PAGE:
Last night, Church of the Epiphany’s Courageous Ground Task Force hosted the first of its Advent formation opportunities called Preparing to Become Beloved Community. The conversation last night focused on the telling of difficult truth and how it is difficult both to receive/hear a difficult truth and the difficulty in sharing a difficult truth. To do either of those in a way that is filled with God’s love asks us to prayerfully reflect on the truth that needs to be shared if we are attempting to bring others along with us to see and hear the experience being shared. It is a difficult practice if for no other reason than we have few examples in the broader context of our world to follow. We have far more examples of bad behavior and a lack of caring for the perspective of another than we do of patiently listening or patiently telling a difficult truth into the center of a community we love and cherish. In fact, when difficult truths are spoken in the Church, the truth-teller is often accused of not loving the Church.
The hope in exploring the Advent program Preparing to Become Beloved Community is that we are able to explore, with intention, the difficult truths that the Church needs to hear and needs to tell itself. The practice of doing this in a group setting is that it provides each participant the ability to speak from her or his own experience and invites each participant to listen to what another is sharing with open hearts. In the listening, we will likely hear similar experiences from the people in the room, and we will see that we return to where we started more times than we think is absolutely necessary. The work that the Courageous Ground Task Force has taken up – the work of racial reconciliation and building a more diverse community of faith at Epiphany – has that very shape. It is circular in nature, and we will find ourselves returning, time and again, to the place from whence we started. And this is a good thing.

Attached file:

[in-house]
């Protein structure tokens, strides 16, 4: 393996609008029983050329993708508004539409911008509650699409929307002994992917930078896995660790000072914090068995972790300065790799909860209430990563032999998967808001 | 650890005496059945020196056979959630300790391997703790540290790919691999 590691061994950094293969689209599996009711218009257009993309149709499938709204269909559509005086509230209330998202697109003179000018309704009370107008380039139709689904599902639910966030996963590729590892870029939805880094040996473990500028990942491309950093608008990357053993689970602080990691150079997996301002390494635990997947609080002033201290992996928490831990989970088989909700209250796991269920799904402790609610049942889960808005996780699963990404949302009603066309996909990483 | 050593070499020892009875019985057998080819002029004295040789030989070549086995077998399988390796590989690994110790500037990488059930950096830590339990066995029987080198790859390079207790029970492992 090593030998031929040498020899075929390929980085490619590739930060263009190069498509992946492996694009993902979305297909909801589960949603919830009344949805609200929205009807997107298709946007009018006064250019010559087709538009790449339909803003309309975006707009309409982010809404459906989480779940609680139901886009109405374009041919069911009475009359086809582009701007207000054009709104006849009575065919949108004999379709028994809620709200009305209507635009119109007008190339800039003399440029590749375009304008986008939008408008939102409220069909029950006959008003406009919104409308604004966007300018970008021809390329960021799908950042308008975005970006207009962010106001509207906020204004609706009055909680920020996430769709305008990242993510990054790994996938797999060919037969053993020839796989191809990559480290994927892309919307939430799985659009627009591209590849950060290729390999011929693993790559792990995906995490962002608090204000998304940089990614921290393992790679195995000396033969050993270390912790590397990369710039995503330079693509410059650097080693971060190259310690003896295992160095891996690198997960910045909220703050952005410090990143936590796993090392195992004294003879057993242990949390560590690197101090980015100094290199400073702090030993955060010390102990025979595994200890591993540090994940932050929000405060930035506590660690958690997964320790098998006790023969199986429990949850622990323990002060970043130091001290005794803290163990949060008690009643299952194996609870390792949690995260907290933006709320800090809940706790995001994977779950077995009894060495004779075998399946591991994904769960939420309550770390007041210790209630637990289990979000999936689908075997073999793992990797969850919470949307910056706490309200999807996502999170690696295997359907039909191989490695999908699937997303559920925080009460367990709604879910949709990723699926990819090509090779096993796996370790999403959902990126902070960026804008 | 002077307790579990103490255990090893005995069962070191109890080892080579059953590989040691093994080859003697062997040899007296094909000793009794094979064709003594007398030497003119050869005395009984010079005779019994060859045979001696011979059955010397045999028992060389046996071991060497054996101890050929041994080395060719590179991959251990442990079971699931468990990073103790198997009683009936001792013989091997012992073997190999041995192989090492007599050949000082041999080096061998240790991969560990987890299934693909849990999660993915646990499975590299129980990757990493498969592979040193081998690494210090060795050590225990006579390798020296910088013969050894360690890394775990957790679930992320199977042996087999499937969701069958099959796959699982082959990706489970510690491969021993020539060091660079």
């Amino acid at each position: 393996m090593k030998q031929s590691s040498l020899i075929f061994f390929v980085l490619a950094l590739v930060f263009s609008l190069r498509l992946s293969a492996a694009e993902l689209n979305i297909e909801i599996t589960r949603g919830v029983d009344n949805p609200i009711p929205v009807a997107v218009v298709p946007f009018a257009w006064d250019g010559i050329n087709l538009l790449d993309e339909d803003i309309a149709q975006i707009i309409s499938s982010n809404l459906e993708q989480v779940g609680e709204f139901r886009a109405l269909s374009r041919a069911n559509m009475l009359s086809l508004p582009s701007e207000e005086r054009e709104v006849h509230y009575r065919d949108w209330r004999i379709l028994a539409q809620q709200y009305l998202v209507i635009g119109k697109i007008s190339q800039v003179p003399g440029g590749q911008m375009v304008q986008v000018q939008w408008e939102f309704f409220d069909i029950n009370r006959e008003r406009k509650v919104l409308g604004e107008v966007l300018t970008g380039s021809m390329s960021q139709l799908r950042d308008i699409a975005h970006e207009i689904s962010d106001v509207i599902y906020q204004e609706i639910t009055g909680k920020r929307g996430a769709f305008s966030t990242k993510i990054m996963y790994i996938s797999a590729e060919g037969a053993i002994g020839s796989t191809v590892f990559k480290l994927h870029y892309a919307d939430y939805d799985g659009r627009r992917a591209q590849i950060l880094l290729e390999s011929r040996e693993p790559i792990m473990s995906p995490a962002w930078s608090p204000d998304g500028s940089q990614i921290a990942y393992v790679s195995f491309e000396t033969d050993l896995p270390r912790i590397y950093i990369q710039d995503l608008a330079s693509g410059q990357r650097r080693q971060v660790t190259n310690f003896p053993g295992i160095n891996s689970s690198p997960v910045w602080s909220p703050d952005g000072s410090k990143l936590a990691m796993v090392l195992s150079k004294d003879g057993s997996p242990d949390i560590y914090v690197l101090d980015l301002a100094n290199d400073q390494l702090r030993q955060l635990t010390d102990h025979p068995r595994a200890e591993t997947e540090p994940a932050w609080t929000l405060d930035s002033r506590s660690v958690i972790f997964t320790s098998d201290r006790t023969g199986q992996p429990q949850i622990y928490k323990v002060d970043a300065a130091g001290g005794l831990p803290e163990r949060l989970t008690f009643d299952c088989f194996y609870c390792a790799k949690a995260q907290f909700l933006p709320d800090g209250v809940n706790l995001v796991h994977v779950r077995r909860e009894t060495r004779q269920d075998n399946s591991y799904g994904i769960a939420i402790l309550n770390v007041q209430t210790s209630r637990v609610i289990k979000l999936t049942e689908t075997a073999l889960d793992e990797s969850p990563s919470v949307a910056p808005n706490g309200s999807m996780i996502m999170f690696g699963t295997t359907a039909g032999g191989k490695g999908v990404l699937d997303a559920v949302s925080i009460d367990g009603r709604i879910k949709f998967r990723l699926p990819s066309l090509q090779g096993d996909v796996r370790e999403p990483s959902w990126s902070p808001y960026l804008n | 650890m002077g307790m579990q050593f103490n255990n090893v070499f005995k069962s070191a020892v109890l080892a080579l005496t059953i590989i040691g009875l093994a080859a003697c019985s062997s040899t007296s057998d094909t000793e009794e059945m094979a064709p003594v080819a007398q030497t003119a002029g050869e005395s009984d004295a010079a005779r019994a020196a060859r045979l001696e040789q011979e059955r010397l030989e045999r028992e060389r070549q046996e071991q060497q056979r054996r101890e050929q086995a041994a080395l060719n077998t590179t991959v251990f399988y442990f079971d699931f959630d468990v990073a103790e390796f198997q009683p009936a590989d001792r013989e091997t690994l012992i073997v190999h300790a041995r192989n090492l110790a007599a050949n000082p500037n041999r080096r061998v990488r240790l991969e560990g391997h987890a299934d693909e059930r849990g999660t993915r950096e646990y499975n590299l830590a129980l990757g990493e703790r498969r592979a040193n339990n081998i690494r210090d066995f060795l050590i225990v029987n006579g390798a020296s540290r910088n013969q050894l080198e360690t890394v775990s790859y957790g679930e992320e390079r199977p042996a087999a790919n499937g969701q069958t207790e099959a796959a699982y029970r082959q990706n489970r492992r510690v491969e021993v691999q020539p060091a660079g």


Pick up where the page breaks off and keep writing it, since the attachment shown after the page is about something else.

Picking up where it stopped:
The season of Advent is a season of returning and of walking in circles. It is a season that uses the Advent wreath, a circular object (although ours is a bit square this year being fashioned around the Cross fountain in the courtyard), to trace the passing of time as we move through the Advent season. It is a season in which we return to telling the story of the coming of Christ, and the way that we tell that story in The Episcopal Church is focused as much on the second coming of Christ as it is about the initial Advent of Christ on Christmas. Although we return to the starting point of the circle year in and year out, we also might find that each Advent season offers a new perspective on that same starting place. Each Advent season invites us to consider how we are being called forward into a new context that has shifted ever so slightly since the previous Advent. The circle that we trace in Advent is both a return to the stories that we have been telling for centuries and an opportunity for us to seek deeper understanding through our faith.
For the next several weeks, we are in a season of hope-filled longing and expectation. As we travel the circular path of Advent, we are invited, as a community of faith, to pay prayerful attention to the changes in our context. We are invited to travel the circular pattern of Advent – both of waiting for the second coming of Christ and of hopeful expectation of God’s incarnation – with eyes to hear and ears to see. We are invited to travel with hearts wide open as we seek to follow in the way of Christ and as we seek to take up the mission of God in our own community as we proclaim, “The beginning of the good news of Jesus Christ, the Son of God.” (Mark 1:1 NRSV)